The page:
On the Beat | By Wong Chun Wai

Big deal, and more to come

On The Beat

IT’S a big deal – the RM50mil direct financial assistance to Chinese schools under the government’s economic stimulus.

The decision is unprecedented as the money will go straight to the boards of directors.

With a stroke of the pen, the move means cutting down the layers of red tape and allowing school managements to have a greater say in the running of the schools.

The unprecedented move means greater democratisation for these school boards as such an allocation is tantamount to “the biggest test of trust” given by the Government to the Chinese schools.

But more importantly, it is a reaffirmation of the Government’s stand to protect vernacular schools.

No doubt, there will be criticisms surrounding the timing of the announcement on Thurs­day, so close to the Kuala Terengganu by-election. But the point is this – regardless of the outcome of the contest, the money will still go to these schools.

Last week, Najib said a total of 237 Chinese schools nationwide would receive a total of RM27mil, adding that the rest would be given out in due time.

The funding includes various payments for development, improvement works and equipment purchases.

Najib went a step further – the money must be used by the end of the year. That means more funds should be coming next year.

More to benefit

Next on the list would be missionary schools, Tamil schools and schools in Sabah and Sara­wak.

In fact, many reporters missed an important point – for the first time, the RM200mil package for schools announced by Najib in Novem­ber would be split equally among the national schools, vernacular schools, Islamic religious schools and missionary schools.

The direct funding also means schools would no longer have to depend on the Works Department (JKR) and relevant authorities who appoint their own contractors to carry out renovations and expansion in schools.

There have been plenty of complaints of delays, cost overruns, use of shoddy material and sub-standard work in the past. In all these instances, the schools have little or no say at all, even if at times they suspect possible waste and corruption.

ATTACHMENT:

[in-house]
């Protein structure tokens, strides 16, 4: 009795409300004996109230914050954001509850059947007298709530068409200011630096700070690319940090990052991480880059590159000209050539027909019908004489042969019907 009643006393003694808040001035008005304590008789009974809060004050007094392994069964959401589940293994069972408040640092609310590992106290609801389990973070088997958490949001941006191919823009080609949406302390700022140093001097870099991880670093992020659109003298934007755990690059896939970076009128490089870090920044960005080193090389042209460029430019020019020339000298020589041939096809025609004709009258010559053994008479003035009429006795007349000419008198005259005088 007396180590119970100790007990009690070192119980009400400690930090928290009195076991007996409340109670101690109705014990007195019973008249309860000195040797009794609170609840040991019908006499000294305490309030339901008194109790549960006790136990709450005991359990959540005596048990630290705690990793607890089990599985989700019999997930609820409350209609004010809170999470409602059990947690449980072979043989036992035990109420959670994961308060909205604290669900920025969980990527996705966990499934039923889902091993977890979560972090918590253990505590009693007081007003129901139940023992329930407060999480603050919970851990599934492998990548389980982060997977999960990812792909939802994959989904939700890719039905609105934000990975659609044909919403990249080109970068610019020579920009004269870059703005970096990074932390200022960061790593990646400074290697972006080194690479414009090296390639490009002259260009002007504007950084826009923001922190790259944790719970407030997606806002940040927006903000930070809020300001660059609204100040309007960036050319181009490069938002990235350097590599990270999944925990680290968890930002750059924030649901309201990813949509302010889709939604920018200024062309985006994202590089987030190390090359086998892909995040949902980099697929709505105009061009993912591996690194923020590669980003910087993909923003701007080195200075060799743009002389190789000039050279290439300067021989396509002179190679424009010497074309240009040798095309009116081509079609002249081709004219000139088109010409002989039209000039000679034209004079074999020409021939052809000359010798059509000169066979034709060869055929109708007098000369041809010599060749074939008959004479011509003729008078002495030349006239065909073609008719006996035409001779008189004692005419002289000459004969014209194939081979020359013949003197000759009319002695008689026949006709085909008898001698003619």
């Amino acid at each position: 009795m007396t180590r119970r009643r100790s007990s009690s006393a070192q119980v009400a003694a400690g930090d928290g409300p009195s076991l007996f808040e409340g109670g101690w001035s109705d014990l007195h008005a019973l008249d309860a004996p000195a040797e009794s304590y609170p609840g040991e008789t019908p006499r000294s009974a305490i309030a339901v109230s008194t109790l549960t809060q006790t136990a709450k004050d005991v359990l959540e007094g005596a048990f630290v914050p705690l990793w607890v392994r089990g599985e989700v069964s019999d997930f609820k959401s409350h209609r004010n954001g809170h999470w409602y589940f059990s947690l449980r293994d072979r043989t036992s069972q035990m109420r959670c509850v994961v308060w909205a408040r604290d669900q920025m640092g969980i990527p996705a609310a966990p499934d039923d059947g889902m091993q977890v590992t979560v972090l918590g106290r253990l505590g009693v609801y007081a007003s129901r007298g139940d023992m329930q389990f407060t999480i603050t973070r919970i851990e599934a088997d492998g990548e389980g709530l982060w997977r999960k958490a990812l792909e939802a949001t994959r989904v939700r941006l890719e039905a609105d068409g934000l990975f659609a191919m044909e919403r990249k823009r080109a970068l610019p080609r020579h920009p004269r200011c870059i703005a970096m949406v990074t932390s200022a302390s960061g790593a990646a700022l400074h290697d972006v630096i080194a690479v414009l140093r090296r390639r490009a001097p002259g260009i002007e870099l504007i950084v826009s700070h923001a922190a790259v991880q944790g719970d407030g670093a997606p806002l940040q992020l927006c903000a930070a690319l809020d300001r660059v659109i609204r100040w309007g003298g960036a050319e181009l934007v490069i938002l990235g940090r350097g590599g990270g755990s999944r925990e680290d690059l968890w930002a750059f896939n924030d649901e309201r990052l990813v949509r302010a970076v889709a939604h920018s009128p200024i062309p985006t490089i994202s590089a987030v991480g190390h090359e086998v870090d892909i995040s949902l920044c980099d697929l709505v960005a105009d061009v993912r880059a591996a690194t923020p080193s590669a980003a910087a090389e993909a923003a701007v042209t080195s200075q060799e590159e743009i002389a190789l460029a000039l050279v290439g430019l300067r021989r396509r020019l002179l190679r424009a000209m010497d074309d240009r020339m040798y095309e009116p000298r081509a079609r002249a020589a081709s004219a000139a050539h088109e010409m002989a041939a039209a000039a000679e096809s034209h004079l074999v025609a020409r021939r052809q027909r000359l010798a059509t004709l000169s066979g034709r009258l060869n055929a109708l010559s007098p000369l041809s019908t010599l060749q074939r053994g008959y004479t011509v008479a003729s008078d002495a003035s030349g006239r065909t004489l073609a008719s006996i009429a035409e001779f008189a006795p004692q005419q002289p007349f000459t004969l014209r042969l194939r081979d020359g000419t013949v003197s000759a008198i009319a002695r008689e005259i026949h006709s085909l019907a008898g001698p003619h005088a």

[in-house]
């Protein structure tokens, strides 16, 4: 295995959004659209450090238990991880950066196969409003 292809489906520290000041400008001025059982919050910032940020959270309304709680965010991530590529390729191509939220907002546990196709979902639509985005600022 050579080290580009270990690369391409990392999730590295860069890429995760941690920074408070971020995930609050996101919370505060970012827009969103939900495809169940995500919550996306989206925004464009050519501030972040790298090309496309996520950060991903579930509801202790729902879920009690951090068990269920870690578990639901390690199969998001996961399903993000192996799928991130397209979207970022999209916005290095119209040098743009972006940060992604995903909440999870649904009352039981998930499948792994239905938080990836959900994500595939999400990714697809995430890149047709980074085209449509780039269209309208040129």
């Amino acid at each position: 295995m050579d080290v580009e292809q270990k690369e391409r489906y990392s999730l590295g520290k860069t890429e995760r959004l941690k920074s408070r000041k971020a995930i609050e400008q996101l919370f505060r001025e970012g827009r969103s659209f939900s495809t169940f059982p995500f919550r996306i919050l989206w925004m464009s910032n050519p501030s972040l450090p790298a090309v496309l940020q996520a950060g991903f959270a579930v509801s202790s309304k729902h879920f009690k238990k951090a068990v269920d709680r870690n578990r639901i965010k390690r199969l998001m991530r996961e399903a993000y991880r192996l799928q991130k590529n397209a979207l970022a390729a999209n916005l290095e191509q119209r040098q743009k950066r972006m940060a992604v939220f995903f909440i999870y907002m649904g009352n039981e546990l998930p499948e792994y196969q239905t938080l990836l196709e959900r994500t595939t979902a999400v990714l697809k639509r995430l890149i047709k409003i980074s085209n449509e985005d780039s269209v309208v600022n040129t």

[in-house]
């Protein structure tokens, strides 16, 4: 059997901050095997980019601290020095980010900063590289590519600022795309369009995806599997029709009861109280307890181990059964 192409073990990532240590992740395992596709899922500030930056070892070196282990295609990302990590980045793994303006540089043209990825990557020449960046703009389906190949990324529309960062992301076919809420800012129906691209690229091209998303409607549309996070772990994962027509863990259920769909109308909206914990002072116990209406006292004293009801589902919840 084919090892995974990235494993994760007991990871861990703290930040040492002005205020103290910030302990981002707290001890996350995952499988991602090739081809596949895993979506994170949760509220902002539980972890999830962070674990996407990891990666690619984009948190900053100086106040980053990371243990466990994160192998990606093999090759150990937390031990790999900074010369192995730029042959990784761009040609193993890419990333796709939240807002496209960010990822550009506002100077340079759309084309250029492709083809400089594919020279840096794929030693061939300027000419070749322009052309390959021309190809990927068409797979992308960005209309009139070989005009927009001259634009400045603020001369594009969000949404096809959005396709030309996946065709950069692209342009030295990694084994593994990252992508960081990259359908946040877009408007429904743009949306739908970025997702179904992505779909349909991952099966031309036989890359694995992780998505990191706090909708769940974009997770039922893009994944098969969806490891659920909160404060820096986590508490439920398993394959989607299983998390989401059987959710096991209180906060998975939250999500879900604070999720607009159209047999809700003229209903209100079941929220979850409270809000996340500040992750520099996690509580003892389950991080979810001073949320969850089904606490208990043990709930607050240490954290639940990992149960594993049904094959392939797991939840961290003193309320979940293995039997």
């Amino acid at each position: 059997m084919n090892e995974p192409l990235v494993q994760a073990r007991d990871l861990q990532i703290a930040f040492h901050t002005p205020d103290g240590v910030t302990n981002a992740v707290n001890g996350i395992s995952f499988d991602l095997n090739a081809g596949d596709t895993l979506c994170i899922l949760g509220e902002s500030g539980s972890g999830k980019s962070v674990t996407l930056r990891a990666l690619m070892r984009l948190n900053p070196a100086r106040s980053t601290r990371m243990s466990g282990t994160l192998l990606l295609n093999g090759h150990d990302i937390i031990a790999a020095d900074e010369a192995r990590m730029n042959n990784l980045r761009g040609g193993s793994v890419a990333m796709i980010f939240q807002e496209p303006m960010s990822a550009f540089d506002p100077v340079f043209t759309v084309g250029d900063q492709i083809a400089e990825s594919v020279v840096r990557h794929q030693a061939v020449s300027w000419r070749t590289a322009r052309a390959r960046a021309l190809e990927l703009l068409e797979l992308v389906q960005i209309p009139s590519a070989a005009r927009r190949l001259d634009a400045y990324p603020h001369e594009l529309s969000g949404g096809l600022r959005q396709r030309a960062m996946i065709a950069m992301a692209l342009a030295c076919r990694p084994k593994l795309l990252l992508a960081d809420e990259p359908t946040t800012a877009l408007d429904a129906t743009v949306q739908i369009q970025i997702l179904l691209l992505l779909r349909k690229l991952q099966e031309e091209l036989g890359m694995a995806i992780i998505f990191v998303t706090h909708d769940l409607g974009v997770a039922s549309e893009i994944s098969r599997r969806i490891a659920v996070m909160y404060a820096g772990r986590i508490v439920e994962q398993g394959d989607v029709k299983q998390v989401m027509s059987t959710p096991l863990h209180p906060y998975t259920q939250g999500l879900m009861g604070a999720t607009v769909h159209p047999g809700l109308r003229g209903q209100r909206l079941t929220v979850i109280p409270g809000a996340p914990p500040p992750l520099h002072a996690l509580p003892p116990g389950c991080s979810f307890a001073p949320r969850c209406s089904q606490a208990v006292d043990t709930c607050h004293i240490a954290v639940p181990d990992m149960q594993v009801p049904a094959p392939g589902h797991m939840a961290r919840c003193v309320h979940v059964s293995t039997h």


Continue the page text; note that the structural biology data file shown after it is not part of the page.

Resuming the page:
In 2005, a teacher in SJK (C) Keat Hwa, Alor Setar, was killed when the wooden flooring on the school’s second floor gave way as it was heavily infested with termites.

Two years ago, for example, Datuk Seri Hisham­muddin Tun Hussein Onn, expressed his disgust that the JKR took 10 years to build a school in Rawang.

In fact, MCA president Datuk Seri Ong Tee Keat was censured in 2006 for speaking up against shoddy work by a contractor at the Kung Yu school in Muar, Johor, when he was Deputy Higher Education Minister.

The school was billed RM30,000 for work valued at only RM3,000 and worse, it was a patchy job.

No one should put up with this nonsense as our students and teachers should not be exposed to these risks in schools.

It is good that the problems have been pursued and a proper solution identified as it now means the schools themselves can select the best contractors who can offer the best prices.

For a long time, many Chinese schools preferred to rely on the community, businessmen and the MCA for fund raising but the direct funding is a shot in the arm.

It is pertinent also to note that the funds will go to the board of directors instead of the Parent Teachers Association, as accountability is important since money is involved.

In small schools, where such boards do not exist, obviously some form of mechanism needs to be worked out.

Despite the occasional erratic outbursts by some politicians on vernacular schools, the latest commitment by Najib shows that the working relationship between Umno, the MCA and the MIC has been consistently strong.

There are bound to be hiccups and unhappiness even in the best marriages, but it has been tested partnership.

Moderation works

At times, the method of working has been put to the test with component parties reluctant to shout about their inputs and work in closed-door Cabinet meetings.

The result is that the MCA is sometimes seen as subservient but while the politics of consensus has worked, the political landscape has changed radically over the past years.

The young electorate expect their leaders to speak up and MCA leaders in the mould of Ong Tee Keat, Datuk Liow Tiong Lai and Dr Wee Ka Seong who dare to speak their mind are needed in the party.

The Chinese schools, with their high standards of teaching and discipline, have produced some of the best leaders at political and corporate levels.

MCA leaders have had to balance the demands of Chinese educationists and the pressure of Malay nationalists but moderation has succeeded again.

The direct funding would be to help all schools equally, and not just Chinese schools. For example, missionary schools, which have a strong tradition and history, need all the help they can get.